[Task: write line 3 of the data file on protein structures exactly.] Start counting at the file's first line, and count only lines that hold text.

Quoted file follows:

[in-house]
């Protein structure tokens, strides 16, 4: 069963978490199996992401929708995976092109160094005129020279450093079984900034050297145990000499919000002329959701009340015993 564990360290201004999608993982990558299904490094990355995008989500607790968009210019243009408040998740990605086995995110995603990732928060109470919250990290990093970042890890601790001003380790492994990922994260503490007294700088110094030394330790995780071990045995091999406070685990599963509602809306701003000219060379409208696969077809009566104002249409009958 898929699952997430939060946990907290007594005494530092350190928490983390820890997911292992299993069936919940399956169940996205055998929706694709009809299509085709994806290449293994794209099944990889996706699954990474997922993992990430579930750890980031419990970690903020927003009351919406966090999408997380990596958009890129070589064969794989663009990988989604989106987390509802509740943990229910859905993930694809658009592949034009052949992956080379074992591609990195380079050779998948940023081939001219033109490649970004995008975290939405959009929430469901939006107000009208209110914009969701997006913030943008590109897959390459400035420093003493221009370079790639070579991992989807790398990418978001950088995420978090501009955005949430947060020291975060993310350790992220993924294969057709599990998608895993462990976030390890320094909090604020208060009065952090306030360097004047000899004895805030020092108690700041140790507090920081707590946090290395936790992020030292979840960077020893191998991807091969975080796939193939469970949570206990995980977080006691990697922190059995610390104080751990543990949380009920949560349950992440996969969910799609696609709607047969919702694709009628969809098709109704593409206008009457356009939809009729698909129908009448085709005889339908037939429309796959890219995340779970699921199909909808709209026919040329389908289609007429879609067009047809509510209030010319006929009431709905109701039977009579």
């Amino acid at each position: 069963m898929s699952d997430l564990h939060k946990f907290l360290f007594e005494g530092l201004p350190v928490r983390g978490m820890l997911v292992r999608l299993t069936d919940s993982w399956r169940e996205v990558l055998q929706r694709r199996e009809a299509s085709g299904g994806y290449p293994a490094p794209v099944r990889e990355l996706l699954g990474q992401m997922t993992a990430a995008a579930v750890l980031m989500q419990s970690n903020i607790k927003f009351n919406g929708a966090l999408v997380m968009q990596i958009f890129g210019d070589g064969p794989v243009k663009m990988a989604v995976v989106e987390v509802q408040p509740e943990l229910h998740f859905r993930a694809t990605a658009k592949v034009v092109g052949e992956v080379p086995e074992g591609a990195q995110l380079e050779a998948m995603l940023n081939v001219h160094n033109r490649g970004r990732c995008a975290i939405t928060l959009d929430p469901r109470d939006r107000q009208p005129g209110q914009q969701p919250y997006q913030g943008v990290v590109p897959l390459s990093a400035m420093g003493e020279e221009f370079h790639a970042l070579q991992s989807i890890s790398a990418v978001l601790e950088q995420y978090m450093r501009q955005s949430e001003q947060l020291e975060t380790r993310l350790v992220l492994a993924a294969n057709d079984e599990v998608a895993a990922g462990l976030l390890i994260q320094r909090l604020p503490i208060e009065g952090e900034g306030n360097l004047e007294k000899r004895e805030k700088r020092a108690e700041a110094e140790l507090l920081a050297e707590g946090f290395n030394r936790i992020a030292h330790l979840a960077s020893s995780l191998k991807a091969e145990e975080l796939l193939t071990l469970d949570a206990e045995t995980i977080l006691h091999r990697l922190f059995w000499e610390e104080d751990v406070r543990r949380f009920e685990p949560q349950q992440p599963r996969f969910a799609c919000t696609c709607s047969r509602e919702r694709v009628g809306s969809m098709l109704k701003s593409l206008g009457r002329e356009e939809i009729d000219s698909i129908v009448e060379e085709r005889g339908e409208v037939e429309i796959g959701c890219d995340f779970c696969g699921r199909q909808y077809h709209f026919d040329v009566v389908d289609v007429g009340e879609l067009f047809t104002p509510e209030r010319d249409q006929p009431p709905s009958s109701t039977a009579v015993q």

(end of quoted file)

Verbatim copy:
């Amino acid at each position: 069963m898929s699952d997430l564990h939060k946990f907290l360290f007594e005494g530092l201004p350190v928490r983390g978490m820890l997911v292992r999608l299993t069936d919940s993982w399956r169940e996205v990558l055998q929706r694709r199996e009809a299509s085709g299904g994806y290449p293994a490094p794209v099944r990889e990355l996706l699954g990474q992401m997922t993992a990430a995008a579930v750890l980031m989500q419990s970690n903020i607790k927003f009351n919406g929708a966090l999408v997380m968009q990596i958009f890129g210019d070589g064969p794989v243009k663009m990988a989604v995976v989106e987390v509802q408040p509740e943990l229910h998740f859905r993930a694809t990605a658009k592949v034009v092109g052949e992956v080379p086995e074992g591609a990195q995110l380079e050779a998948m995603l940023n081939v001219h160094n033109r490649g970004r990732c995008a975290i939405t928060l959009d929430p469901r109470d939006r107000q009208p005129g209110q914009q969701p919250y997006q913030g943008v990290v590109p897959l390459s990093a400035m420093g003493e020279e221009f370079h790639a970042l070579q991992s989807i890890s790398a990418v978001l601790e950088q995420y978090m450093r501009q955005s949430e001003q947060l020291e975060t380790r993310l350790v992220l492994a993924a294969n057709d079984e599990v998608a895993a990922g462990l976030l390890i994260q320094r909090l604020p503490i208060e009065g952090e900034g306030n360097l004047e007294k000899r004895e805030k700088r020092a108690e700041a110094e140790l507090l920081a050297e707590g946090f290395n030394r936790i992020a030292h330790l979840a960077s020893s995780l191998k991807a091969e145990e975080l796939l193939t071990l469970d949570a206990e045995t995980i977080l006691h091999r990697l922190f059995w000499e610390e104080d751990v406070r543990r949380f009920e685990p949560q349950q992440p599963r996969f969910a799609c919000t696609c709607s047969r509602e919702r694709v009628g809306s969809m098709l109704k701003s593409l206008g009457r002329e356009e939809i009729d000219s698909i129908v009448e060379e085709r005889g339908e409208v037939e429309i796959g959701c890219d995340f779970c696969g699921r199909q909808y077809h709209f026919d040329v009566v389908d289609v007429g009340e879609l067009f047809t104002p509510e209030r010319d249409q006929p009431p709905s009958s109701t039977a009579v015993q």